The views expressed in our content reflect individual perspectives and do not represent the official views of the Baha'i Faith.
If you saw the World Cup recently, you undoubtedly saw about a million Brazilian flags waving in the breeze. Brazil’s familiar green standard features a yellow diamond surrounding a blue Earth, and a banner with the nation’s motto: “Ordem e Progresso.”
That famous motto comes from a 19th-Century French philosopher named Auguste Comte, the founder of positivism and the science of sociology. Comte’s motto of positivism: L’amour pour principe et l’ordre pour base; le progrès pour but means “Love as a principle and order as the basis; Progress as the goal”.
The redoubtable Mr. Comte also invented altruism. Well, he didn’t really invent it—altruism has been around since Eve did the first good deed for Adam—but he did coin the term in the mid-1800’s. Perhaps that’s why scientists have only really examined the basis for human altruism for a relatively short period. Here’s what just one study found: in 2006, the National Institutes of Health and other researchers studied the human brain using functional magnetic resonance imaging. They learned that both pure monetary rewards and charitable donations activated the mesolimbic reward pathway, a primitive part of the brain that usually becomes active in response to food and sex.
But when the NIH study volunteers acted altruistically by only making charitable donations, another brain circuit activated: the subgenual cortex in the septal region. These higher-functioning portions of the brain control our human social attachment mechanisms and familial relationships. Their findings surprised the researchers—they learned that altruism, rather than simply a superior, unselfish moral trait in some people, actually forms an important part of every human brain’s hard-wired architecture.
In other words, we are fundamentally altruistic beings.
Several recent studies buttress the NIH findings. Even babies, researchers found, have natural altruistic instincts.
But what about the world’s terrible criminals, cruel dictators and bloodthirsty killers? Or just the garden-variety, mean, self-absorbed, hypocritical egotists? What happened to their altruism? The Baha’i teachings explain:
…this human reality stands between the higher and the lower in man, between the world of the animal and the world of divinity. When the animal proclivity in man becomes predominant, he sinks even lower than the brute. When the heavenly powers are triumphant in his nature, he becomes the noblest and most superior being in the world of creation. All the imperfections found in the animal are found in man. In him there is antagonism, hatred and selfish struggle for existence; in his nature lurk jealousy, revenge, ferocity, cunning, hypocrisy, greed, injustice and tyranny. So to speak, the reality of man is clad in the outer garment of the animal, the habiliments of the world of nature, the world of darkness, imperfections and unlimited baseness.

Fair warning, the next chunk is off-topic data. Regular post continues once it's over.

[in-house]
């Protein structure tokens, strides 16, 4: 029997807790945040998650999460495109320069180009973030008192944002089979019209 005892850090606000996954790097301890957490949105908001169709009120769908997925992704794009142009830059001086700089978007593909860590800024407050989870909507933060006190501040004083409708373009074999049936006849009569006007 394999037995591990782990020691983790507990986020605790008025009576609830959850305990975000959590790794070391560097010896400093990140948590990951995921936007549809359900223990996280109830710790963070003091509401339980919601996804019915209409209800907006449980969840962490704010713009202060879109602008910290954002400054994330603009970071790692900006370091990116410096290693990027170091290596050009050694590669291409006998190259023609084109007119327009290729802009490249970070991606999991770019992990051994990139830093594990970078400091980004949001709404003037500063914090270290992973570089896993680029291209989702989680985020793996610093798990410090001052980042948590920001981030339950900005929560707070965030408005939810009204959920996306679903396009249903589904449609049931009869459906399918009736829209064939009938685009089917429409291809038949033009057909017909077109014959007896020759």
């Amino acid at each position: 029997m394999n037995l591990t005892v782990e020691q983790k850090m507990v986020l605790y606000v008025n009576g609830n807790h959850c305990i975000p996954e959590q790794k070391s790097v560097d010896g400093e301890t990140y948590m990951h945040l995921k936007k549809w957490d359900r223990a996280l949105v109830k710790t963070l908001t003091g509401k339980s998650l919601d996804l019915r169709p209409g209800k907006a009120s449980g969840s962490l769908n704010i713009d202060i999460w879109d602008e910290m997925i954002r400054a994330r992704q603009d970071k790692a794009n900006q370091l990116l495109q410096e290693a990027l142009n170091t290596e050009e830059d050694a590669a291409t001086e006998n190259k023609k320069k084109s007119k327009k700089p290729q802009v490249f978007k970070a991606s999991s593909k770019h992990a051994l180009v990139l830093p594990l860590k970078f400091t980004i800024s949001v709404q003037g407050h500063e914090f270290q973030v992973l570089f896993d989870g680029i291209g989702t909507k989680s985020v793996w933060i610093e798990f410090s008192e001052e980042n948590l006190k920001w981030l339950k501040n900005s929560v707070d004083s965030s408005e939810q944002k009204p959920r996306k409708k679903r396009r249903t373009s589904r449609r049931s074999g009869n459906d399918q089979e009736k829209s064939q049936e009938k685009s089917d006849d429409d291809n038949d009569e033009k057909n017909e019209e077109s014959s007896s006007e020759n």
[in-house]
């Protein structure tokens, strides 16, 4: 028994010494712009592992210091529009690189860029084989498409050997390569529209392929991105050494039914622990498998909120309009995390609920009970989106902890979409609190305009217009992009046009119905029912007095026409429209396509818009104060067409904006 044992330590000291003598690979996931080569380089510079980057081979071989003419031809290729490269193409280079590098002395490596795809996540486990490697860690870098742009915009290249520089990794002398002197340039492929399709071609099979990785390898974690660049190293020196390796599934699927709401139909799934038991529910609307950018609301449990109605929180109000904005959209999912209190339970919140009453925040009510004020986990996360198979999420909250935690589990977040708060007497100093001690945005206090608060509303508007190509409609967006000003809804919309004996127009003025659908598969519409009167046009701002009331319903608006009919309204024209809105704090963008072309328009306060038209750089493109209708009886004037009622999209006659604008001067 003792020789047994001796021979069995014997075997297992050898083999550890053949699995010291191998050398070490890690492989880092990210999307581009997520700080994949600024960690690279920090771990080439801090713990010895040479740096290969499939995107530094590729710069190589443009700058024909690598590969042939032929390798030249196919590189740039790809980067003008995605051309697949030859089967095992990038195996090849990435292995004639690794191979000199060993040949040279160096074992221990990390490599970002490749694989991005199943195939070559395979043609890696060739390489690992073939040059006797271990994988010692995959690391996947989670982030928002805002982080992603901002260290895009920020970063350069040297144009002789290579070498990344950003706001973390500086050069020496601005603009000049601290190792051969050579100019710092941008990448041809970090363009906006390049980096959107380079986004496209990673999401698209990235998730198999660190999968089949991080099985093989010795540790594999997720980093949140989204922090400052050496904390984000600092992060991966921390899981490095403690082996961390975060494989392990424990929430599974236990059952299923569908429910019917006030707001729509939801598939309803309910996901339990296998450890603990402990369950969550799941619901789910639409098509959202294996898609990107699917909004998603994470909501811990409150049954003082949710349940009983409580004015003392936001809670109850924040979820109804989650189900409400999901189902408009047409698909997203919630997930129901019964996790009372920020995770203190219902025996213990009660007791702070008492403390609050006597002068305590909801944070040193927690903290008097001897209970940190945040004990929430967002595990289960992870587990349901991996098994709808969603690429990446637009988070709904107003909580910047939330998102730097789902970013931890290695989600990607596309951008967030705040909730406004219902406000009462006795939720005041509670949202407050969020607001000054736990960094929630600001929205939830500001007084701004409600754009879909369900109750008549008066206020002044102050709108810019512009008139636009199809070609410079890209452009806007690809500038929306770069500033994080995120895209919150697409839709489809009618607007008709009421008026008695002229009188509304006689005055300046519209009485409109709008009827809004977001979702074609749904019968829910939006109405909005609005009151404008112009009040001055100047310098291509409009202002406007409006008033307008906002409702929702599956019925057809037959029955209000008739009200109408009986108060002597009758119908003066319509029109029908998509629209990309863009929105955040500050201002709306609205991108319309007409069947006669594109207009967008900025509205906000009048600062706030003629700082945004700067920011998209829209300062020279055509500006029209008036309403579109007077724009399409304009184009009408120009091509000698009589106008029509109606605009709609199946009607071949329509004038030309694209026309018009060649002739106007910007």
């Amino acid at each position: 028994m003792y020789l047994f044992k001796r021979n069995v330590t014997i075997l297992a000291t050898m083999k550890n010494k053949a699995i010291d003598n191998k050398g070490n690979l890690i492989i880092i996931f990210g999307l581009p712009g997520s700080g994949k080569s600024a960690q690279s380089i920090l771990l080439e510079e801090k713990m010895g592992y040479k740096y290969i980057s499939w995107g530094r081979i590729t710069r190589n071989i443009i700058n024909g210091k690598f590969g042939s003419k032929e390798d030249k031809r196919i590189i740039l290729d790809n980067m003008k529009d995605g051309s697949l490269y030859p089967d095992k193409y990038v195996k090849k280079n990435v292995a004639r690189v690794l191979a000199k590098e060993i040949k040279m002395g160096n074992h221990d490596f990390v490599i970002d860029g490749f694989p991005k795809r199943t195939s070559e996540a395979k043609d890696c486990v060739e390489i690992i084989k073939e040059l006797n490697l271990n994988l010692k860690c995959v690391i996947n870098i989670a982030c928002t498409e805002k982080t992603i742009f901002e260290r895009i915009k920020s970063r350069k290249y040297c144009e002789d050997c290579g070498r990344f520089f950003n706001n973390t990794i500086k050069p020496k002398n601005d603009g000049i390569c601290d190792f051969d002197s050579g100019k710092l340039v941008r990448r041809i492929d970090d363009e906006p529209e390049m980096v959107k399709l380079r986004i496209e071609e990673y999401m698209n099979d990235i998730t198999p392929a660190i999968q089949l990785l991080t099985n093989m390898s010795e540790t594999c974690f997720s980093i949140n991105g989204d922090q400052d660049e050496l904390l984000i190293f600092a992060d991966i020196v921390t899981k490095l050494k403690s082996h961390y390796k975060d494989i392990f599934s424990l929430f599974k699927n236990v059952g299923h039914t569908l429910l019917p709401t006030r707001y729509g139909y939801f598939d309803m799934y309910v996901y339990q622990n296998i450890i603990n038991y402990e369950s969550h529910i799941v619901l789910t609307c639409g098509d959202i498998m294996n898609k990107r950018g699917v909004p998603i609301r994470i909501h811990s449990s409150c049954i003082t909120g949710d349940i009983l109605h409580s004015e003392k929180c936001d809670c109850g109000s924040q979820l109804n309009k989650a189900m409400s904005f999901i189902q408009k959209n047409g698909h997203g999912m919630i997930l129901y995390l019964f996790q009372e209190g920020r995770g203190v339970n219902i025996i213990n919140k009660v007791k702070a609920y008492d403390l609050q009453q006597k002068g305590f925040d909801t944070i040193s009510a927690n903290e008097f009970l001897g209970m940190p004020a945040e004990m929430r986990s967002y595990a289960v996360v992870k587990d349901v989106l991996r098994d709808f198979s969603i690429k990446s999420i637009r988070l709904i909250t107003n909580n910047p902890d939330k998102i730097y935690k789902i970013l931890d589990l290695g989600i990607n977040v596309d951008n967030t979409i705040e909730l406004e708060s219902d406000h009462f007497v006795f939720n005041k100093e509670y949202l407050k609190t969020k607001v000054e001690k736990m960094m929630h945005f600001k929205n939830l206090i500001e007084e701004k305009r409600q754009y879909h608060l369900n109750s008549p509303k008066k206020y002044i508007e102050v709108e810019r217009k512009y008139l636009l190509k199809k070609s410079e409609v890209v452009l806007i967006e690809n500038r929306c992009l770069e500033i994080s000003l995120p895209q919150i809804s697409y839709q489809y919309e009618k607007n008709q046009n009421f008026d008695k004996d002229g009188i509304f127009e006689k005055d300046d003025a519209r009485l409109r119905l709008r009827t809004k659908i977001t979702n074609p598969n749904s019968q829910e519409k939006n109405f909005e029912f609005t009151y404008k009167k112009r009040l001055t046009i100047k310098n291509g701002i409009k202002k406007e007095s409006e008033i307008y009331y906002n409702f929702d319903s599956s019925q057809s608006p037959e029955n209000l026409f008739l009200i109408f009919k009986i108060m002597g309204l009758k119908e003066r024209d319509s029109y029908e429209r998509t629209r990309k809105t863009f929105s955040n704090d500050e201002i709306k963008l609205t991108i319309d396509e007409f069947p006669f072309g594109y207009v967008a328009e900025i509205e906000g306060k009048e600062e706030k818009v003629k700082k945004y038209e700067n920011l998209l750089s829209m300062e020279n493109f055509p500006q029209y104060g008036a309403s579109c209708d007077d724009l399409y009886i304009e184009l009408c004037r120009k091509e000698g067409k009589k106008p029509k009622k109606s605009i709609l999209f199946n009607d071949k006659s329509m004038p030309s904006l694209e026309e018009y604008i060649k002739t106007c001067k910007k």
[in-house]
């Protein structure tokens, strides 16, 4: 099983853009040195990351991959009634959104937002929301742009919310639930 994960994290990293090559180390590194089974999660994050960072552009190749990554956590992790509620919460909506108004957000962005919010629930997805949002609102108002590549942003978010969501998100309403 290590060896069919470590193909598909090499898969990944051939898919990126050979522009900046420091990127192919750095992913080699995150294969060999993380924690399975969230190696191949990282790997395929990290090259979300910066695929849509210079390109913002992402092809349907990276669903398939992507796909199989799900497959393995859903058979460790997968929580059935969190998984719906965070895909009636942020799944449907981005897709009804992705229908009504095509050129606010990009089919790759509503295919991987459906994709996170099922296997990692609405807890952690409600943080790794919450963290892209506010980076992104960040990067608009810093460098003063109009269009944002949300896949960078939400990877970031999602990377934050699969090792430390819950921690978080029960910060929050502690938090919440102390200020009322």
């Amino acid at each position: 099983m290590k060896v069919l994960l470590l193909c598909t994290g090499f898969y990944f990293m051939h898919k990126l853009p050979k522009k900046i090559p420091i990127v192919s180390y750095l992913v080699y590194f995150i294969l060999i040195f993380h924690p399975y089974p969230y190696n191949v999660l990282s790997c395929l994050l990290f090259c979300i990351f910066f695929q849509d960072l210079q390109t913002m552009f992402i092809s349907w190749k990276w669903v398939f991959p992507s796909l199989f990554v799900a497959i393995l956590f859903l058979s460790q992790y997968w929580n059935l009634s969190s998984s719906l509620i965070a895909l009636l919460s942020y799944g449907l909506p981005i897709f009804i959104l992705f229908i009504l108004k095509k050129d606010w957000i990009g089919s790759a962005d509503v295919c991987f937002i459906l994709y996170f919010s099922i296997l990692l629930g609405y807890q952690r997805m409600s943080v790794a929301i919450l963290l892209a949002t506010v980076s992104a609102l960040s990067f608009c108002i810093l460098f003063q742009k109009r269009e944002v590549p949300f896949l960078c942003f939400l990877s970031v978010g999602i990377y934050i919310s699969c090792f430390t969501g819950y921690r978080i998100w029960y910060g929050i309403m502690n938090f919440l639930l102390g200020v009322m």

On the other hand, we find in him justice, sincerity, faithfulness, knowledge, wisdom, illumination, mercy and pity coupled with intellect, comprehension, the power to grasp the realities of things and the ability to penetrate the truths of existence. All these great perfections are to be found in man. Therefore we say that man is a reality which stands between light and darkness. From this standpoint of view, his nature is threefold, animal, human and divine. The animal nature is darkness; the heavenly is light in light. – Abdu’l-Baha, Foundations of World Unity, p. 110.
Baha’is believe that human beings all have the choice that free will grants us—to follow our higher or our lower instincts. If we deny our innate spiritual nature and follow the lower ones, as Abdu’l-Baha notes above, we can descend into a moral abyss. If we follow our higher ones, we can create a love-filled life that makes the best use of our hard-wired altruism, and we can light up the world.
That’s another thing I’ve learned from my friend Maggie—when she walks into a room, the people in it smile broadly. They light up. The energy for that light comes from love, both hers and theirs. She has figured out how to turn her altruistic energy into radiance.
Which leads us to the second of three powerful, life-changing arguments for aspiring to altruism: because we already, naturally, organically have it in us. It represents the best part of our human nature.
We all have the capacity for great love, enormous compassion and a radiant heart.
It probably won’t surprise you to learn that many people, and not just neuroscientists, would like to figure out how all this works. Philosophers and psychologists who endeavor to understand human behavior and morality have tried to quantify this kind of altruistic moral and spiritual development, and in the next essay in this series we’ll look at three of the best-known—Abraham Maslow, Jean Piaget and Lawrence Kohlberg. Their lifelong studies of moral development can help us all discover how altruism resides at the core of our beings.